Germany's education and research ministry BMBF provides €12M for H2Wood–BlackForest: Biohydrogen made of wood projects; Fraunhofer IGB is developing biotechnological process to produce climate-neutral bio-hydrogen, bio-based products from wood waste

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Germany , April 19, 2022 (press release) –

H2Wood – BlackForest: Biohydrogen made of wood
 
A climate-neutral circular economy based on wood is the goal of the joint project »H2Wood – BlackForest«, which is funded by the BMBF with 12 million euros. For this purpose, Fraunhofer IGB is developing a biotechnological process to produce hydrogen and bio-based co-products from wood waste. At the project partner Campus Schwarzwald in Freudenstadt, the process will be demonstrated in a specially designed system. In order to show how the renewable energy source can be used by local companies and energy suppliers, Fraunhofer IPA and the University of Stuttgart are creating a hydrogen roadmap for the Black Forest region in the project.


© Leins Aktenvernichtungs GmbH / Jochen Weiblen
In the H2Wood – BlackForest project, biohydrogen and bio-based co-products are to be produced from wood waste.
Aus Holzabfällen sollen im Projekt H2Wood – BlackForest Biowasserstoff und biobasierte Koppelprodukte entstehen.
© Leins Aktenvernichtungs GmbH/Jochen Weiblen
Waste wood from the outdoor area treated with wood preservatives must currently be incinerated in approved large-scale power plants.


Wood is the most important economic asset of the Black Forest. During the processing into furniture and building materials, but also during the demolition of buildings, considerable regional amounts of wood waste are generated. These are currently disposed of in a cost-intensive manner and used in wood incineration plants at best for energy purposes.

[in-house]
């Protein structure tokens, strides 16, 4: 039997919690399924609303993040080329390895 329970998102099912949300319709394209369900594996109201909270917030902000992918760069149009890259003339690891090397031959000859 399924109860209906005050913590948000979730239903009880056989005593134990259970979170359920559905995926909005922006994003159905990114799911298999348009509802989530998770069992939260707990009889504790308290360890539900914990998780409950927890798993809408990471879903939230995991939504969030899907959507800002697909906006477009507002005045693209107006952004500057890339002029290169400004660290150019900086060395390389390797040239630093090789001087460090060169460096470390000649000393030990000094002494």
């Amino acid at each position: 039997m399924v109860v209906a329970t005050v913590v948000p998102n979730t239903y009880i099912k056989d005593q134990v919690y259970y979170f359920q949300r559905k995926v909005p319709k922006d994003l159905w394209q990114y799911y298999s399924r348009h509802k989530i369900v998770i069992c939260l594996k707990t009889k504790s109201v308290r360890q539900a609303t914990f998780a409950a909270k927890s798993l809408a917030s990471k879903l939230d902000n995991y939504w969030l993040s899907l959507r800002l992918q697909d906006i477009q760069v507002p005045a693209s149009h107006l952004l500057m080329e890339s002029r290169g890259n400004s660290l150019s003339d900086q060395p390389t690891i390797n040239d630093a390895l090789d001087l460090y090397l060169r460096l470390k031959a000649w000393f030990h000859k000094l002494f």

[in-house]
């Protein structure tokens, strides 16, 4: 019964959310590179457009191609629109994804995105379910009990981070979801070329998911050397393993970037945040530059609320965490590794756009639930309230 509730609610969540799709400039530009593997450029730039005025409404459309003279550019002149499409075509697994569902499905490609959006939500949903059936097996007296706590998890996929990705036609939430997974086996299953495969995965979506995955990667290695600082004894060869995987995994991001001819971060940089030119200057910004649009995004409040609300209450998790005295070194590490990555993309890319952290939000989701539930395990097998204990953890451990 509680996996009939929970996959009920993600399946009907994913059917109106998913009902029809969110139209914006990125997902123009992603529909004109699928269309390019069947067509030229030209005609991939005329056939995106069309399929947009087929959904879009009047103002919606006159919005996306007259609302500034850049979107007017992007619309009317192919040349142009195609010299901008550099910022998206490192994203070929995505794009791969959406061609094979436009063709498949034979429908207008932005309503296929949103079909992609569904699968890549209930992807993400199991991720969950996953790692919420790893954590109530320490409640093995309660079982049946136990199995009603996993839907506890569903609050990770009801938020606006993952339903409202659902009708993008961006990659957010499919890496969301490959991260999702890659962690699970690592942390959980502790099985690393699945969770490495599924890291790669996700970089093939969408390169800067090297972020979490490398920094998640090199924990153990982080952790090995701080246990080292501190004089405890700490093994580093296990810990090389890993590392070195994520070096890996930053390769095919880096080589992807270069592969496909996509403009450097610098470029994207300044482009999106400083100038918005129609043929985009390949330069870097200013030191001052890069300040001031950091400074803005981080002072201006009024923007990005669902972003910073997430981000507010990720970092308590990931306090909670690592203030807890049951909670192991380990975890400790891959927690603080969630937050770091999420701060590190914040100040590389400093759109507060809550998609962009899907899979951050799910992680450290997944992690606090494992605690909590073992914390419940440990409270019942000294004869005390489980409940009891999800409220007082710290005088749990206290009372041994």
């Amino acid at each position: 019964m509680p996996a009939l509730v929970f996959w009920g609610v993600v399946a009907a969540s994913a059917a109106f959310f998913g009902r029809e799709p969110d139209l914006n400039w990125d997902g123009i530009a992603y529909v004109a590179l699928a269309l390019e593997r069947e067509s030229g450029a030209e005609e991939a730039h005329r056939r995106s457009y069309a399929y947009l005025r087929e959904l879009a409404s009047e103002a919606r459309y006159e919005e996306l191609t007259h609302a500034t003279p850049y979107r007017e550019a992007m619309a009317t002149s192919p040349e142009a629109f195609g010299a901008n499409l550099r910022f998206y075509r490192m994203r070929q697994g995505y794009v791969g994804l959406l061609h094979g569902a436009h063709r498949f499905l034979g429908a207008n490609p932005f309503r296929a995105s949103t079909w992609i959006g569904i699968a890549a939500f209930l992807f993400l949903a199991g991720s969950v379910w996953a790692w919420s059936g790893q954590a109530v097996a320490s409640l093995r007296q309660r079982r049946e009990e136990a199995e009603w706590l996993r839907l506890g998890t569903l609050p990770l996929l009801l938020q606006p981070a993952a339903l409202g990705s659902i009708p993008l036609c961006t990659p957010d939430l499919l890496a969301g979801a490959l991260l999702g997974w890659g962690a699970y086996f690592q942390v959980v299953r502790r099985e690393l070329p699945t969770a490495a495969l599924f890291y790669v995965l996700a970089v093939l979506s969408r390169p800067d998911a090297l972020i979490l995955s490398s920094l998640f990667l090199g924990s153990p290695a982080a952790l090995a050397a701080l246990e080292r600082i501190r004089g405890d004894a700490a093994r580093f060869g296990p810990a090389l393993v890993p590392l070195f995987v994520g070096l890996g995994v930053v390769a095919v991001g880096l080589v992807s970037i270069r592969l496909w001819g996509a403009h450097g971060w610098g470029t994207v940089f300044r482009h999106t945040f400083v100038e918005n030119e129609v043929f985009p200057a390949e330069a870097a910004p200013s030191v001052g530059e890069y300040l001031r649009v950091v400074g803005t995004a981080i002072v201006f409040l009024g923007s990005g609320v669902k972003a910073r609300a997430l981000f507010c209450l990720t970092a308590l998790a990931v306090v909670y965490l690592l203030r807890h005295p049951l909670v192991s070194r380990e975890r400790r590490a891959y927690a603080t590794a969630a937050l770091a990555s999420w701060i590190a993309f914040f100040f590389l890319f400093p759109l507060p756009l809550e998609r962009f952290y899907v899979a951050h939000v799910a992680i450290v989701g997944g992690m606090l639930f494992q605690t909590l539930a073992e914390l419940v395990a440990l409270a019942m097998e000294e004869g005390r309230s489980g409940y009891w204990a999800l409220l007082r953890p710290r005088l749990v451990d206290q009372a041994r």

On the other hand, "green" hydrogen (H2), which is produced by electrolysis of water with renewable energies, as a key element of the energy transition. The demand for regeneratively produced hydrogen for a climate-friendly economy in industry, transport and heat supply is enormous. Germany and Europe therefore rely primarily on hydrogen imports from southern countries with sufficient solar radiation all year round.

Since August 2021, the Black Forest region has been embarking on a new path that combines the use of regional wood waste with the production of renewable hydrogen. "Following the bioeconomy approach, we want to use biotechnological processes to produce climate-neutral biohydrogen as well as additional usable substances such as carotenoids or proteins from waste wood and wood waste," explains Dr. Ursula Schließmann from the Fraunhofer Institute for Interfacial Engineering and Biotechnology IGB, which is responsible for the joint project "H2Wood – BlackForest«. The Federal Ministry of Education and Research (BMBF) is funding the project on the circular economy of regional resources in the Black Forest region with around 12 million euros until mid-2024. In addition to Fraunhofer IGB, partners in the research network are the Fraunhofer Institute for Manufacturing Engineering and Automation IPA, the Institute for Industrial Manufacturing and Factory Operation IFF of the University of Stuttgart and the Center for Digitization, Leadership and Sustainability Schwarzwald gGmbH (Campus Schwarzwald).